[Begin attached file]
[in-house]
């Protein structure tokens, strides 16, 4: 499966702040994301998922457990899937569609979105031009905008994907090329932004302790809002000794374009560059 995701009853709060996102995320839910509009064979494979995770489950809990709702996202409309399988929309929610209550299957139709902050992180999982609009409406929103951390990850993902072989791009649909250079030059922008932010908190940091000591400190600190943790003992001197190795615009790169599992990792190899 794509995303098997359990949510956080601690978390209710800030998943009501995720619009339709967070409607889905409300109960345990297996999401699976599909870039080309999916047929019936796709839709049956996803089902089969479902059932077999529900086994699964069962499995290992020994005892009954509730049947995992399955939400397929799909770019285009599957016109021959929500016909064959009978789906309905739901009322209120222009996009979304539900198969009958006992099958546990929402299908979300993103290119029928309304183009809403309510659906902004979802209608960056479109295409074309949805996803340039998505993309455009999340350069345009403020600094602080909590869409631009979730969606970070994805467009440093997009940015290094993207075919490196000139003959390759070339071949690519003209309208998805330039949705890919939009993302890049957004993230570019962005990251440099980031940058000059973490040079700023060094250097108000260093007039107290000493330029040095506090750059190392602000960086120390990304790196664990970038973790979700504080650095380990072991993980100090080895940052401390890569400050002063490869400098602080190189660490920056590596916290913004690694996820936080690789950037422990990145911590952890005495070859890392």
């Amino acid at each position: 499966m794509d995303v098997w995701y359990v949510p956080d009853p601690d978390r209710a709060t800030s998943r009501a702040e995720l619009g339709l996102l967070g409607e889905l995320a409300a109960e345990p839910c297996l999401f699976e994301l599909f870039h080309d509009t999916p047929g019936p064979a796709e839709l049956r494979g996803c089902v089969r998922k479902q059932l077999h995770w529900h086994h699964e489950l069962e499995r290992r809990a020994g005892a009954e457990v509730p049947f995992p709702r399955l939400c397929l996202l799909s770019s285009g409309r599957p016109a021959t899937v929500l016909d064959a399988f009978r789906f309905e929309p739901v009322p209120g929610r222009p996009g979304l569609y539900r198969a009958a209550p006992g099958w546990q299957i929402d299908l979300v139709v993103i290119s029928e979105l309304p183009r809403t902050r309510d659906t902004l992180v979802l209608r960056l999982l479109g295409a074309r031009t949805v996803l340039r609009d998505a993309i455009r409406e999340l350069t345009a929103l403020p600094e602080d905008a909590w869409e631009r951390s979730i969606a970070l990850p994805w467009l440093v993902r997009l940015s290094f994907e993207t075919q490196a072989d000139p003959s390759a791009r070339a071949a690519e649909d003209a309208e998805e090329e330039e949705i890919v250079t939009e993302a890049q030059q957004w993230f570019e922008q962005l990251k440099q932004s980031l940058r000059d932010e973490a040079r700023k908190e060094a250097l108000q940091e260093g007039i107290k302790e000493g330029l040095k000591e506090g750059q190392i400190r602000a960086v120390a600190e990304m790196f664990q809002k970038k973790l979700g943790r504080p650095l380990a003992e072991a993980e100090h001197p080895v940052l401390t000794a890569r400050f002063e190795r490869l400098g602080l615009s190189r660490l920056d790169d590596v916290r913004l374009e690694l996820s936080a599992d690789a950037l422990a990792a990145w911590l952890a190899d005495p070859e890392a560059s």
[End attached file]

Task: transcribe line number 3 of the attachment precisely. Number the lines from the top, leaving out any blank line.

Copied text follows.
């Amino acid at each position: 499966m794509d995303v098997w995701y359990v949510p956080d009853p601690d978390r209710a709060t800030s998943r009501a702040e995720l619009g339709l996102l967070g409607e889905l995320a409300a109960e345990p839910c297996l999401f699976e994301l599909f870039h080309d509009t999916p047929g019936p064979a796709e839709l049956r494979g996803c089902v089969r998922k479902q059932l077999h995770w529900h086994h699964e489950l069962e499995r290992r809990a020994g005892a009954e457990v509730p049947f995992p709702r399955l939400c397929l996202l799909s770019s285009g409309r599957p016109a021959t899937v929500l016909d064959a399988f009978r789906f309905e929309p739901v009322p209120g929610r222009p996009g979304l569609y539900r198969a009958a209550p006992g099958w546990q299957i929402d299908l979300v139709v993103i290119s029928e979105l309304p183009r809403t902050r309510d659906t902004l992180v979802l209608r960056l999982l479109g295409a074309r031009t949805v996803l340039r609009d998505a993309i455009r409406e999340l350069t345009a929103l403020p600094e602080d905008a909590w869409e631009r951390s979730i969606a970070l990850p994805w467009l440093v993902r997009l940015s290094f994907e993207t075919q490196a072989d000139p003959s390759a791009r070339a071949a690519e649909d003209a309208e998805e090329e330039e949705i890919v250079t939009e993302a890049q030059q957004w993230f570019e922008q962005l990251k440099q932004s980031l940058r000059d932010e973490a040079r700023k908190e060094a250097l108000q940091e260093g007039i107290k302790e000493g330029l040095k000591e506090g750059q190392i400190r602000a960086v120390a600190e990304m790196f664990q809002k970038k973790l979700g943790r504080p650095l380990a003992e072991a993980e100090h001197p080895v940052l401390t000794a890569r400050f002063e190795r490869l400098g602080l615009s190189r660490l920056d790169d590596v916290r913004l374009e690694l996820s936080a599992d690789a950037l422990a990792a990145w911590l952890a190899d005495p070859e890392a560059s």